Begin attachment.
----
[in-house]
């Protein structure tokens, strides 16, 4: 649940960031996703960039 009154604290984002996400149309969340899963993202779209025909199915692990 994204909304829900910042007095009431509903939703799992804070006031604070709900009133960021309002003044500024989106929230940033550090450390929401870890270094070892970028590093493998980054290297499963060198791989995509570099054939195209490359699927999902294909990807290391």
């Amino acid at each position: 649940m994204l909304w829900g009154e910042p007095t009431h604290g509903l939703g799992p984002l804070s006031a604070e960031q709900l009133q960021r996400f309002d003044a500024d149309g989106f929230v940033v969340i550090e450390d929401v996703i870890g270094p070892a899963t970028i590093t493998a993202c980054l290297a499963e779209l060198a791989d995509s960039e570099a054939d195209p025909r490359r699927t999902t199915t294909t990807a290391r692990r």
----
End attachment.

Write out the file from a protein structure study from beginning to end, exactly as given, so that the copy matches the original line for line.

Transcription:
[in-house]
């Protein structure tokens, strides 16, 4: 649940960031996703960039 009154604290984002996400149309969340899963993202779209025909199915692990 994204909304829900910042007095009431509903939703799992804070006031604070709900009133960021309002003044500024989106929230940033550090450390929401870890270094070892970028590093493998980054290297499963060198791989995509570099054939195209490359699927999902294909990807290391």
């Amino acid at each position: 649940m994204l909304w829900g009154e910042p007095t009431h604290g509903l939703g799992p984002l804070s006031a604070e960031q709900l009133q960021r996400f309002d003044a500024d149309g989106f929230v940033v969340i550090e450390d929401v996703i870890g270094p070892a899963t970028i590093t493998a993202c980054l290297a499963e779209l060198a791989d995509s960039e570099a054939d195209p025909r490359r699927t999902t199915t294909t990807a290391r692990r």